Huge cosmic 'superbubbles' that are churning up space spotted in a distant galaxy

The regions stretch thousands of light years across and are thought to be spewing out shock waves

Andrew Griffin
Thursday 07 March 2019 17:47
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Nasa explains cosmic 'superbubbles' that are churning up the universe

Huge "superbubbles" stretching thousands of miles across have been spotted in a distant galaxy.

A galaxy known as NGC 3079, located about 67 million light years from Earth, has two "superbubbles" inside of it, Nasa has seen. Theystretch out from different sides of the middle of the galaxy – reaching 4,900 light years and 3,600 light years across.

The bubbles are throwing out light in the form of X-ray, optical and radio emission, which allows Nasa to see them from Earth. The new images show that data as it was spotted by those Nasa researchers: the Chandra X-ray Observatory are shown in purple and optical data from NASA's Hubble Space Telescope are shown in orange and blue.

The same data also shows that inside of the galaxy there is something like a huge version of the particle accelerator in the Large Hadron Collider. But the particles being produced are far more energetic than those created on Earth.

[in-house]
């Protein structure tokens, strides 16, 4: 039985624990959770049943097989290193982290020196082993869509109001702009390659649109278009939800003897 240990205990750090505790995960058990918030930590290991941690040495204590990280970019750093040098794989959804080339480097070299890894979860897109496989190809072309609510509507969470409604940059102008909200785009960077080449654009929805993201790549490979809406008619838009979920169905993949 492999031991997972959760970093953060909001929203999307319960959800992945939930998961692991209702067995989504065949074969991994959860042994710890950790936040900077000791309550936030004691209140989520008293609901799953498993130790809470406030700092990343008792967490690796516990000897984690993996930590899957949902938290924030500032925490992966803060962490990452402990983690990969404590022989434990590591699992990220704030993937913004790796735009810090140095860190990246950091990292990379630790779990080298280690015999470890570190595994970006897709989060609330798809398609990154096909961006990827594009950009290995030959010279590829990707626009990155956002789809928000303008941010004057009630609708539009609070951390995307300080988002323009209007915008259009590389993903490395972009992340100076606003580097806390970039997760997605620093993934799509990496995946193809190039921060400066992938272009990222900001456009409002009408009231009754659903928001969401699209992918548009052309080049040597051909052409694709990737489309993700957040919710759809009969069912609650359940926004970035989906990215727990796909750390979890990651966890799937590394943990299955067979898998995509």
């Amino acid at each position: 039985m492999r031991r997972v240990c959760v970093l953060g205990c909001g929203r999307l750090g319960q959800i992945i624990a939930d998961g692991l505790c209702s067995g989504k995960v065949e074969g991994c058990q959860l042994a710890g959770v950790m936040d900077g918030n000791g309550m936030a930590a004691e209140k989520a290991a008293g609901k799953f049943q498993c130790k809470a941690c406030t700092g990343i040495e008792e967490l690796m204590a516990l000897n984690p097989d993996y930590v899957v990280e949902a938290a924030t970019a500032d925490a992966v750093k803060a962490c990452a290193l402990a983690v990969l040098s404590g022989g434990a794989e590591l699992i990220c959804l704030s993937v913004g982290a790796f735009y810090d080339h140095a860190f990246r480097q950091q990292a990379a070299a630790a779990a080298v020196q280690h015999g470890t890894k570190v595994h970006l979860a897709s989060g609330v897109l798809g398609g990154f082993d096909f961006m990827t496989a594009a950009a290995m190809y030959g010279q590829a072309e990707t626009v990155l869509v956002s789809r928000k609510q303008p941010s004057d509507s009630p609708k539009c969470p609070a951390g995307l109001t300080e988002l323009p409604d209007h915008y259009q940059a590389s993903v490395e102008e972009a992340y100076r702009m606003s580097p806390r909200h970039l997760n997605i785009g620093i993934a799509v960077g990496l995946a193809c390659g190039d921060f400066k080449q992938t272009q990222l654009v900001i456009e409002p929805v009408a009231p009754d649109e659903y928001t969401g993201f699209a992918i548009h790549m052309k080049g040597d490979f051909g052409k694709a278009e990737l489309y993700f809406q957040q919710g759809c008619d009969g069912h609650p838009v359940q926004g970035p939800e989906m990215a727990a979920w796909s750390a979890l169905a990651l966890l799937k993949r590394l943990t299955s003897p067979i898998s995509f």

The superbubbles might be the kind of thing that is throwing out the high-energy particles known as "cosmic rays" that are regularly bombarding the Earth. Shock waves that happen out there can speed up particles so they have around 100 times as much energy as those in the LHC, but there are even more energetic cosmic rays that have been found and still remain mysterious – which may be getting thrown out of such superbubbles.

Scientists think charges particles are being thown around inside of the shock waves, in a process likened to balls bouncing off bumpers in a pinball machine. Then they cross the shock front and are sped up, light they have been hit by a flipper on their way down – sometimes throwing them out across the universe so that they hit Earth.

The discovery of the bubbles is described in a new paper that was led by Jiangtao Li of the University of Michigan and appears in The Astrophysical Journal.

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